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TRIBEWORK is about consuming the process of life, the journey, together.

Thursday, February 28, 2013

Fighting for a Great Marriage

“A great marriage is a combination of history, mystery, and chemistry.”
— Kay Warren
Marriages have been under attack from the enemy of God ever since the Fall. For every very happy marriage there must be 10 other marriages that struggle, even if only for a season or two.
There may be no marriage where both partners whistle blissfully through the entire journey without doubts as to their love and commitment to one another. Occasionally marriages reach breaking point, and, like two ships passing silently on the night, one gives up; typically the woman.
Somehow the husband gets so committed to his work (or a pastime) that he loses sight of things closer to home. He is wired to work and to work hard, and then he is punished for doing what society often requires of men.
But the woman at home, busy with the kids and her own work, plus the juggling of household priorities—added to the loneliness of emotional disconnection from her husband—is found emotionally spent and spiritually exhausted. She may feel she has become a shell of a woman. She may have harboured silent thoughts for what to do.
And if her husband had even half an inkling of what she had been considering, it would sincerely rock his world. Most husbands have no idea when their marriages are heading toward the ice. All looks fine on the surface, and there is no vision of the icebergs beneath that will cut open his ship and sink it.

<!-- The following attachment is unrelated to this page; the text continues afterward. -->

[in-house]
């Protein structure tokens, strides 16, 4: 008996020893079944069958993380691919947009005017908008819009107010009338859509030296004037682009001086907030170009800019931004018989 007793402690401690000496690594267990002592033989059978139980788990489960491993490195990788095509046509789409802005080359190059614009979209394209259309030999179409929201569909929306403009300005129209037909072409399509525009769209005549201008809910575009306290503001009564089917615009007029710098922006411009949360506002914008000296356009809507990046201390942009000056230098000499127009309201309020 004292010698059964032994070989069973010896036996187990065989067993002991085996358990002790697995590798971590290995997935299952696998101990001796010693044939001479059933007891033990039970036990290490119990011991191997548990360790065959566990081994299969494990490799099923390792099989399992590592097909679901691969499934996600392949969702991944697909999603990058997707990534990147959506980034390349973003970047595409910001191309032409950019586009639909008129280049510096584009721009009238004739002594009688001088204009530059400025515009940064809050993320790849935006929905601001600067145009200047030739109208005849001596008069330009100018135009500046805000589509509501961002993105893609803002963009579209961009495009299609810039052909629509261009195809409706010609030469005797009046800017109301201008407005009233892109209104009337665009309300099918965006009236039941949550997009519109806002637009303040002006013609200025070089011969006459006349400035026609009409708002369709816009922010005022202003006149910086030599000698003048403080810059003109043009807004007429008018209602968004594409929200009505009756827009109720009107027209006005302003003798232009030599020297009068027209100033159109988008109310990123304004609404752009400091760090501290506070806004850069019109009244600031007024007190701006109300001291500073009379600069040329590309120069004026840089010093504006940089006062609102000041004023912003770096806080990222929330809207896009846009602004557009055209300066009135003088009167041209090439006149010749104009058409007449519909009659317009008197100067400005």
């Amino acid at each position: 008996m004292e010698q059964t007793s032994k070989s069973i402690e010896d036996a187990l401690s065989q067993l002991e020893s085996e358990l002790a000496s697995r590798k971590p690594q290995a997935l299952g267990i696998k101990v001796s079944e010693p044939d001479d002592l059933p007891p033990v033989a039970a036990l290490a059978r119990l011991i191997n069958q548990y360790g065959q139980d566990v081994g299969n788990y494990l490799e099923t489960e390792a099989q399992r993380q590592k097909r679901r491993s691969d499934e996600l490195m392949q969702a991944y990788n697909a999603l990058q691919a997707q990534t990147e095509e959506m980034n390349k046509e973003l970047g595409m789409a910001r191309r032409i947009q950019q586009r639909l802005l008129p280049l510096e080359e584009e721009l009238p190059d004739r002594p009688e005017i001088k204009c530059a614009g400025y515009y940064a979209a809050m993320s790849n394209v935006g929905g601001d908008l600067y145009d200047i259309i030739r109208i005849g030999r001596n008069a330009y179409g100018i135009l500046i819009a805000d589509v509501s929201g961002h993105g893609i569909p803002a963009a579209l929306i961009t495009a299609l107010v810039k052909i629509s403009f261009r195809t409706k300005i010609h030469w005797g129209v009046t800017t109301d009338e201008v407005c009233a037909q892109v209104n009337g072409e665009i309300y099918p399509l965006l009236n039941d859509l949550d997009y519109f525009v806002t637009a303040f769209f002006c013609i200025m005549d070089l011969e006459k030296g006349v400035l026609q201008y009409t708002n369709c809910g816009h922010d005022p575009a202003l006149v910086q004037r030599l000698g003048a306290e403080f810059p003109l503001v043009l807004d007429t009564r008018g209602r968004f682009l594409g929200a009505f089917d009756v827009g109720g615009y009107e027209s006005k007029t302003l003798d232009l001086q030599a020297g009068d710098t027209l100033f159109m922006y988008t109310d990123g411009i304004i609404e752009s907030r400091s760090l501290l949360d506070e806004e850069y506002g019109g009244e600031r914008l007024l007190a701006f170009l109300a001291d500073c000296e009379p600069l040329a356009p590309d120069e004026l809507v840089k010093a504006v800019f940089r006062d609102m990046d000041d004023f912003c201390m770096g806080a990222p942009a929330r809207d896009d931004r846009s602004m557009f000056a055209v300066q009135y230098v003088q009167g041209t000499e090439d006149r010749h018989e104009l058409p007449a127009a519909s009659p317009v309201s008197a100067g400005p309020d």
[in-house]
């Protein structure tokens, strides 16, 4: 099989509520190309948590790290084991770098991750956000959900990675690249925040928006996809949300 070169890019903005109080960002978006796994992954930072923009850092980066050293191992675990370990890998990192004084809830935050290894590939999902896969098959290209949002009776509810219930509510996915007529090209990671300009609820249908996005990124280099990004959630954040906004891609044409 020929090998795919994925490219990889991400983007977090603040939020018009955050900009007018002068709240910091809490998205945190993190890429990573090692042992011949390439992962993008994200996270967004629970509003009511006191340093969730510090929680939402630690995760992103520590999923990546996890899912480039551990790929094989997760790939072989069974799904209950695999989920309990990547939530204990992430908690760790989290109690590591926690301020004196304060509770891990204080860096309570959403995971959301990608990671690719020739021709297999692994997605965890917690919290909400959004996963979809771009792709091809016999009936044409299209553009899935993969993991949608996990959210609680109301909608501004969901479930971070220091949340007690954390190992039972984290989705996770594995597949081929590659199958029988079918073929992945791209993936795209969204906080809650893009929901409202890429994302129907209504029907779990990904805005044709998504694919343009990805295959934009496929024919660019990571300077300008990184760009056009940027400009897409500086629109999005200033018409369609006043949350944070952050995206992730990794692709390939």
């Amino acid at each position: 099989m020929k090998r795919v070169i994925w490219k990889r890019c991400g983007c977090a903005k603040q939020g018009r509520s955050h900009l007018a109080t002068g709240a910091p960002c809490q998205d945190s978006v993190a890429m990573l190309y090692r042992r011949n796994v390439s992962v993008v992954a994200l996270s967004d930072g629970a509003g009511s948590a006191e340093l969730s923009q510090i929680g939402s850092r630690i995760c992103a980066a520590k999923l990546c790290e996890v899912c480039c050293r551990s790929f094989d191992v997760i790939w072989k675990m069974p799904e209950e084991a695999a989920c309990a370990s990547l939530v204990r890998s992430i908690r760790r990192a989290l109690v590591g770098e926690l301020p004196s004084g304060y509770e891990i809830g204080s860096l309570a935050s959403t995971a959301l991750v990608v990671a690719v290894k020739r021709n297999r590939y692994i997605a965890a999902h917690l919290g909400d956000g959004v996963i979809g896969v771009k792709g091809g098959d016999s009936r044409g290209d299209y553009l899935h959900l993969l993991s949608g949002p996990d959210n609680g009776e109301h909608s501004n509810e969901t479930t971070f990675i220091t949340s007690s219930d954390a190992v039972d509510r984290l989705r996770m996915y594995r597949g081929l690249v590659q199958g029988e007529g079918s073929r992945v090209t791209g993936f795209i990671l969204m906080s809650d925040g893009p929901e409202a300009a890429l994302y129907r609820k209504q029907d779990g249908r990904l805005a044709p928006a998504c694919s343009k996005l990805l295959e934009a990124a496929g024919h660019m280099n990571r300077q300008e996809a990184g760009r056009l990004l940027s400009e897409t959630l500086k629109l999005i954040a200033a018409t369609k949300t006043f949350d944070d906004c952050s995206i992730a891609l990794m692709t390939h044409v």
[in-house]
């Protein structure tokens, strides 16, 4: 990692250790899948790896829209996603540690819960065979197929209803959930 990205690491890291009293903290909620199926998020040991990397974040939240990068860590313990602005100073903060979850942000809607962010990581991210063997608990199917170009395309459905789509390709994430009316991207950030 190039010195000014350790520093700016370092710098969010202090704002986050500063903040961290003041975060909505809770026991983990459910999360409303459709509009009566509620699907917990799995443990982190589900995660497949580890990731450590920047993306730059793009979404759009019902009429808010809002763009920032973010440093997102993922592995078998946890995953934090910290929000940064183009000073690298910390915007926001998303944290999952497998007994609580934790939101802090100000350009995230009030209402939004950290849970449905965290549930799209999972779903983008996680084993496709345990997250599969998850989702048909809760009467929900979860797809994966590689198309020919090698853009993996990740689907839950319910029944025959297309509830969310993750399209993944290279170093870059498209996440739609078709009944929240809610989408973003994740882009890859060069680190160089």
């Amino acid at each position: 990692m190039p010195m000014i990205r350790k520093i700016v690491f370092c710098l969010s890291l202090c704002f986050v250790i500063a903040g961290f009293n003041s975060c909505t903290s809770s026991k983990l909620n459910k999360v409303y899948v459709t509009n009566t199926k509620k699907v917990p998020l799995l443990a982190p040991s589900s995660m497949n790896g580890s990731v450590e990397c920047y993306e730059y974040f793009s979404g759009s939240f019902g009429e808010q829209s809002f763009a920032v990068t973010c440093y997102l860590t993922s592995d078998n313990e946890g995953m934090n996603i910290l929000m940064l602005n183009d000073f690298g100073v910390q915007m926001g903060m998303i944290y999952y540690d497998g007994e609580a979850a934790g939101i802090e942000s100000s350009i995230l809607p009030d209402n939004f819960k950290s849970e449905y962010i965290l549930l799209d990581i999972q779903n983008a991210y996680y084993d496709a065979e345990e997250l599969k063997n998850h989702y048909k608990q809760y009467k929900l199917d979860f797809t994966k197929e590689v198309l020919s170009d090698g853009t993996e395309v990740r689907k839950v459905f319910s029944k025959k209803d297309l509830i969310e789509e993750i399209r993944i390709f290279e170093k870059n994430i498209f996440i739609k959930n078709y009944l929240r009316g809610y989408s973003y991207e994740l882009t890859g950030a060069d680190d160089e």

Too many marriages end in such ways, where communication has been slowly annulled.
There is hope, however, when we take a look at our marriages and fight for them every single day.
Three Good Reasons and Ways to Fight
Every marriage has its history, and such a history is typically precious to both partners. What God has built humankind should not separate. And God has built a memorial to the marriage by the history that the marriage partners share.
A marriage’s history should be retold and frequently reclaimed as one’s own, particularly together.
Then we should accept that marriage is a mystery, and that in the best of marriages both partners delight in such a fact. Mystery provides spontaneity; a holy spark that ignites the excited way the couple shares their companionship.
Chemistry is what brought two people together, and such a chemistry should never be denied. And chemistry never dies, but it does go dormant. It takes great faith to believe in the rekindling of chemistry, but where we have such faith it is rewarded every time.
If we were once in love we can find ourselves in love again, but not without commitment to journey openly together.
A great marriage is one worth fighting for, and most great marriages have been fought for. It should be no surprise that most great marriages have had their struggles, but both partners knuckled down and did their work, cooperating with the Spirit of God, so that hope would light the eternal flame of love in that marriage again.
© 2013 S. J. Wickham.

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